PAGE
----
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I am awkward and I know it. Sharing, using words: not my strength, especially not in face-to-face situations. Luckily, social media gives me a medium in which to edit and refine my thoughts before I hit send, but even then, my particular sense of humor doesn’t always shine through. I’m taller than most, have a larger than normal sized head, and an immune system that refuses to fight the wart virus. I could sweat in a blizzard, and I have the wingspan of a XL Gumby or bald eagle. I’ve been picked on constantly throughout my life for these characteristics and more. Oh, I forgot to mention that I used to have an overbite so wide that you could fit three fingers between my upper and lower teeth. Low self-esteem could be my middle name. It is something I’ve struggled with throughout my entire life. It’s often even more debilitating than my chronic issues.

 

I’m pretty sure I was of average height and size up until about the 2nd or 3rd grade. I didn’t really stand out, but I was never forgotten, either. It wasn’t until about the 4th grade or so that I began to grow––not out, just up. The summer of my 6th grade year (that’s a three-month span) I grew 6 inches, according to family legend. My parents still give me crap about the grocery and clothing bill. With my orthodontic problems, tall skinny frame, large head, and lack of coordination, you can only imagine the names I was called.

 

When I was growing up, no one talked about things like Attention Deficit Disorder (ADD) or other learning disabilities. According to my very limited knowledge of such disorders, I’m probably a good candidate for a screening. To put it another way, academics have never been easy for me. If a normal student could learn and comprehend a topic in two hours, I’d need three hours (sometimes it takes me an hour to even begin to be able to focus). To be clear, I do NOT consider myself slow, dumb, or lacking in intelligence. It’s just that I grew up wanting to go skiing, and I would’ve chosen watching a documentary over reading a book any day. Patience and competitiveness were always my strongest assets, and still are. I am willing to try and try until I get something right.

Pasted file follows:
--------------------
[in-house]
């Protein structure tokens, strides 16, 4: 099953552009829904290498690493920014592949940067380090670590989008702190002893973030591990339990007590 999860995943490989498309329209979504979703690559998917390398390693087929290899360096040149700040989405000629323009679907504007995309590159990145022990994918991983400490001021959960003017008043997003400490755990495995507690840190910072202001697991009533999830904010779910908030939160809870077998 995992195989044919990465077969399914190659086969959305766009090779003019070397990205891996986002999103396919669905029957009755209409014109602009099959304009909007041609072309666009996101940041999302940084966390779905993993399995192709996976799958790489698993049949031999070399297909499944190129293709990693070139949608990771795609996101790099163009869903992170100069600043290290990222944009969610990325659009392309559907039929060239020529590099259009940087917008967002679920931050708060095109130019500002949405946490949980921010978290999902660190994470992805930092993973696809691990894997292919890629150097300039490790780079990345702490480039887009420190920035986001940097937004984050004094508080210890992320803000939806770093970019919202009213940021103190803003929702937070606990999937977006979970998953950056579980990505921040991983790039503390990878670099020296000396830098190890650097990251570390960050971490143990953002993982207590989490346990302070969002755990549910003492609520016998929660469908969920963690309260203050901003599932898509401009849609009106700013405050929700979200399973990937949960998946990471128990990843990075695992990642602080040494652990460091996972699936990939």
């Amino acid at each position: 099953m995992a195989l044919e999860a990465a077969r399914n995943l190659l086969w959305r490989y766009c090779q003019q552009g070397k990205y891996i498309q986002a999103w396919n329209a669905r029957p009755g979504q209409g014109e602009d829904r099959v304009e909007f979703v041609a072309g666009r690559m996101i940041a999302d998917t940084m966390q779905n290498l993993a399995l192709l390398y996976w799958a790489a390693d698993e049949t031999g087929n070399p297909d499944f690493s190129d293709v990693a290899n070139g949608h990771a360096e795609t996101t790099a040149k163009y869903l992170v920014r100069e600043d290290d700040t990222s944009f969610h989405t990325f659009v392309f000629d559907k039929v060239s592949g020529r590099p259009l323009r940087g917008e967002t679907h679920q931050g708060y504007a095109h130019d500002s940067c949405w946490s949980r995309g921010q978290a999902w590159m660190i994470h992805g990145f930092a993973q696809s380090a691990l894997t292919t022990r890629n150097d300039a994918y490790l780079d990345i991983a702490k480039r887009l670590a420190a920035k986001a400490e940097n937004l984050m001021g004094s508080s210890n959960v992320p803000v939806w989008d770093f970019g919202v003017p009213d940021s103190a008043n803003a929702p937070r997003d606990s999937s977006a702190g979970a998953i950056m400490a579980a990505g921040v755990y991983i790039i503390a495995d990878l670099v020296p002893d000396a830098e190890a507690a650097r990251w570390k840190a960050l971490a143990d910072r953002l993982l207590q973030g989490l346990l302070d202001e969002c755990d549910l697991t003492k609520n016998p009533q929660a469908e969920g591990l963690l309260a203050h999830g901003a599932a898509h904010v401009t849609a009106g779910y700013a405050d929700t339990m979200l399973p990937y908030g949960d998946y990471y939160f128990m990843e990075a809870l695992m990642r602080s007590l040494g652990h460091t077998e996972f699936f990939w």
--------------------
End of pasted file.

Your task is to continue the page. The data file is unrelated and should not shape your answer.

School was always my younger brother’s thing, not mine. My brother is incredibly intelligent and gifted in the world of academia. While he made straight A’s look easy, I had to fight and claw my way to C’s and B’s. To this day, I’m still not sure if I have a gift or particular talent that I can call my own. I’m just good at a lot of things.

 

Maybe my parents are right; maybe I did watch too much TV growing up. TV does a great job of allowing a person to drift away from self-esteem issues, but it doesn’t help you develop the mental skills necessary for turning fantasy into reality. Books allow you to drift into a fantasyland, too, but they also help you develop the capacity to succeed at everything from schoolwork to relationships. Exercising brain cells is just as important as not skipping leg day at the gym. It’s just too bad I didn’t realize that until later in life.

 

One thing TV never does is make the lead a tall, awkward-looking skier who does not know how to express himself. The hero is always the hottest athletic type with the most perfect social skills ever and a graduate (with honors) of Stanford University. Stupid TV! For as much as TV allowed me to escape from being called Brace Face, Big Head, or being laughed at for tripping over my own shadow yet again, it also reinforced what I was already thinking about myself: I’m awkward. No girl was ever going to say, “Damn that Alan kid is hot!” There was no reason to even try to put myself out there. I might as well remain the tall quiet kid, always relegated to the back during picture time.

 

Side note: the tradition of putting the tall people in the back of pictures needs to change. Most of us tall people have self-esteem issues from growing so much more quickly than everyone else. Being forced to go to the back doesn’t help this self-conscious feeling we already have. I fully understand the logic, but that doesn’t make it right. For me, a picture is just another way to show how awkward I am compared to others; I don’t need to be put in the back to be reminded of this.